When people know the calories and fat content in foods, they lean toward healthier fare, revealed the Cornell study of food labels in dining halls. Municipal and federal legislation are in the pipelines for large restaurants and dining facilities to put labels on their foods. But, before this study there was little evidence to show such labels are effective in helping people make healthier food choices.
Co-author David Levitsky said, "The study is one of the few definitive studies demonstrating, at least in a university dining hall, that putting calories and fat content on the label on various foods purchased in the dining hall produces a reduction in calories and fat content purchased."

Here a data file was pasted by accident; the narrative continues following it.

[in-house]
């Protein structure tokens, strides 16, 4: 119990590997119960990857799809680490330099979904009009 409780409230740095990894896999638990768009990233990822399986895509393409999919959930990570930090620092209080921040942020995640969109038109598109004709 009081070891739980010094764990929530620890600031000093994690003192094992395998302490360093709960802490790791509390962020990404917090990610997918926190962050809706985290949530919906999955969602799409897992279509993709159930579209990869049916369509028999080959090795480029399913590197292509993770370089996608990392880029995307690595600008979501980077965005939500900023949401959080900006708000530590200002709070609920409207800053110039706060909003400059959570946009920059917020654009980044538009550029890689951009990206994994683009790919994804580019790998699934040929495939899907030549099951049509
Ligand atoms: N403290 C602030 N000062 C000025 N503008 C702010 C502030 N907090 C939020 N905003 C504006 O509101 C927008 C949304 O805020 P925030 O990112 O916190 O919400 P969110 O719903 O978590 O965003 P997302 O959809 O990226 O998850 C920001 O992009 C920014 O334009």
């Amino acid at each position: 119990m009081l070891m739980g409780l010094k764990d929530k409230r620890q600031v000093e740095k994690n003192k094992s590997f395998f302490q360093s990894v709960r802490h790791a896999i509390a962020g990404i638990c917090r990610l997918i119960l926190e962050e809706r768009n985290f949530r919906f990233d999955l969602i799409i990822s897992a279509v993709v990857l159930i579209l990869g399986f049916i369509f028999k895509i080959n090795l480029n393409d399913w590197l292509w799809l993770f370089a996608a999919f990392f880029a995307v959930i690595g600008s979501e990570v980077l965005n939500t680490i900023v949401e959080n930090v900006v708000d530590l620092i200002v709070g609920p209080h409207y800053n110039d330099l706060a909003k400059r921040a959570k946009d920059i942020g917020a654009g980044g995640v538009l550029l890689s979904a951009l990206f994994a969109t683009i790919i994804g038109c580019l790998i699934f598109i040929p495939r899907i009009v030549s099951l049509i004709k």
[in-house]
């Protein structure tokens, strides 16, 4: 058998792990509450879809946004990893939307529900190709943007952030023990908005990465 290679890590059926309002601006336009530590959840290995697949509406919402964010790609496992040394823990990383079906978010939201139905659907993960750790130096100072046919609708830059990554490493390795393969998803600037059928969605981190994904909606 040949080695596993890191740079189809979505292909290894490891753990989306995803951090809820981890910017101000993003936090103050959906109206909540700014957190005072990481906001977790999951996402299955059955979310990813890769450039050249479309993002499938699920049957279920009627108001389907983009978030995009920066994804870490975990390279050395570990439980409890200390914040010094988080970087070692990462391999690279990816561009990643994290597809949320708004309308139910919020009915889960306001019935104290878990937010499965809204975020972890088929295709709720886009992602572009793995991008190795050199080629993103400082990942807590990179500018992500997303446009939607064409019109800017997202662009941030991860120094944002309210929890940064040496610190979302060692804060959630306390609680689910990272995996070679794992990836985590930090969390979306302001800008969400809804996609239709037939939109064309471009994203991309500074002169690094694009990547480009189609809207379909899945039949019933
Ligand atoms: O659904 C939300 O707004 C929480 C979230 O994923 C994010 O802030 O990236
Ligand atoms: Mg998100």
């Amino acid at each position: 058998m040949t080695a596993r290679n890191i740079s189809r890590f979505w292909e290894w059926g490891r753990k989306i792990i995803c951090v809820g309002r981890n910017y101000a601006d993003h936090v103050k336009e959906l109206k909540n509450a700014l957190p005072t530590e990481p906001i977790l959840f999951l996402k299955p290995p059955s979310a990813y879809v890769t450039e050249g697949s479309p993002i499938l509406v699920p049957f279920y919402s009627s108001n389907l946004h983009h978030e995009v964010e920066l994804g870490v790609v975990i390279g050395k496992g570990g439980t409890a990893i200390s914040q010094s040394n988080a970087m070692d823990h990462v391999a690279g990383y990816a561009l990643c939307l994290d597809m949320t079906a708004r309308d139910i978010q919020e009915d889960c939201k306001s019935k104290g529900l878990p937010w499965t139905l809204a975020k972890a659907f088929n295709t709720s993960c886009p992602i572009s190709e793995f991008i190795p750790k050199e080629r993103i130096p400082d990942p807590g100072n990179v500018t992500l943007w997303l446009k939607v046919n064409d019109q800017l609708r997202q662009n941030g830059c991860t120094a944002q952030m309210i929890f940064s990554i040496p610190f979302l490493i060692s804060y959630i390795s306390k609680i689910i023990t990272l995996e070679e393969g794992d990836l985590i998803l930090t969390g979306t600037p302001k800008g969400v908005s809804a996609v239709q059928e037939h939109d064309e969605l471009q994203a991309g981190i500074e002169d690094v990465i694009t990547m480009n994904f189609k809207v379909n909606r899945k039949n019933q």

The results revealed a 7% reduction of mean total calories and total fat purchased per week. It was also observed that the percent of sales of low-fat and low-calories foods increased, while sales of high-calorie and high-fat foods decreased.
The study was published in Appetite.